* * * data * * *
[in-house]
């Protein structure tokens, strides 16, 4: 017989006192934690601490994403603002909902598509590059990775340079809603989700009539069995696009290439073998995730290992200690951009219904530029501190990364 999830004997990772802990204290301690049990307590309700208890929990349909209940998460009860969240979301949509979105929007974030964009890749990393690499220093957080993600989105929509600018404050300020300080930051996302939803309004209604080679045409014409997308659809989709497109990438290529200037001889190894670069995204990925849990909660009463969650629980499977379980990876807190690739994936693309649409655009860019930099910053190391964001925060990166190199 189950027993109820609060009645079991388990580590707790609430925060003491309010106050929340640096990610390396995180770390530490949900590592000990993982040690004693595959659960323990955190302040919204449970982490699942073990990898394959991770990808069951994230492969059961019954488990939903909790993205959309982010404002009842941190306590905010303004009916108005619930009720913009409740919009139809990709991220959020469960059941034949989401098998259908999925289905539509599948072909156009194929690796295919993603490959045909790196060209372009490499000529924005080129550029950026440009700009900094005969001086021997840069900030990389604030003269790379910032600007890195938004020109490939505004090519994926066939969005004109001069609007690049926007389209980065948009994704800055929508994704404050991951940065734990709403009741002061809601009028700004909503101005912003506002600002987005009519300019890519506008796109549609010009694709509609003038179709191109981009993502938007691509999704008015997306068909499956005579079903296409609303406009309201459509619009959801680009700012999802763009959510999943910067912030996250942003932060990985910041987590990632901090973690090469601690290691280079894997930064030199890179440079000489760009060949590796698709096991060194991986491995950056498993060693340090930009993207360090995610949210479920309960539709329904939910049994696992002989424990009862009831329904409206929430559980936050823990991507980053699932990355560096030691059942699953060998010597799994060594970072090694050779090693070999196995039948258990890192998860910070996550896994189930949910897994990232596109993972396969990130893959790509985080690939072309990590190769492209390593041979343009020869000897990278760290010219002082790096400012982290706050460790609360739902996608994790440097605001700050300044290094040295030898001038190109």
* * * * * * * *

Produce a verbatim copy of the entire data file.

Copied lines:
[in-house]
């Protein structure tokens, strides 16, 4: 017989006192934690601490994403603002909902598509590059990775340079809603989700009539069995696009290439073998995730290992200690951009219904530029501190990364 999830004997990772802990204290301690049990307590309700208890929990349909209940998460009860969240979301949509979105929007974030964009890749990393690499220093957080993600989105929509600018404050300020300080930051996302939803309004209604080679045409014409997308659809989709497109990438290529200037001889190894670069995204990925849990909660009463969650629980499977379980990876807190690739994936693309649409655009860019930099910053190391964001925060990166190199 189950027993109820609060009645079991388990580590707790609430925060003491309010106050929340640096990610390396995180770390530490949900590592000990993982040690004693595959659960323990955190302040919204449970982490699942073990990898394959991770990808069951994230492969059961019954488990939903909790993205959309982010404002009842941190306590905010303004009916108005619930009720913009409740919009139809990709991220959020469960059941034949989401098998259908999925289905539509599948072909156009194929690796295919993603490959045909790196060209372009490499000529924005080129550029950026440009700009900094005969001086021997840069900030990389604030003269790379910032600007890195938004020109490939505004090519994926066939969005004109001069609007690049926007389209980065948009994704800055929508994704404050991951940065734990709403009741002061809601009028700004909503101005912003506002600002987005009519300019890519506008796109549609010009694709509609003038179709191109981009993502938007691509999704008015997306068909499956005579079903296409609303406009309201459509619009959801680009700012999802763009959510999943910067912030996250942003932060990985910041987590990632901090973690090469601690290691280079894997930064030199890179440079000489760009060949590796698709096991060194991986491995950056498993060693340090930009993207360090995610949210479920309960539709329904939910049994696992002989424990009862009831329904409206929430559980936050823990991507980053699932990355560096030691059942699953060998010597799994060594970072090694050779090693070999196995039948258990890192998860910070996550896994189930949910897994990232596109993972396969990130893959790509985080690939072309990590190769492209390593041979343009020869000897990278760290010219002082790096400012982290706050460790609360739902996608994790440097605001700050300044290094040295030898001038190109």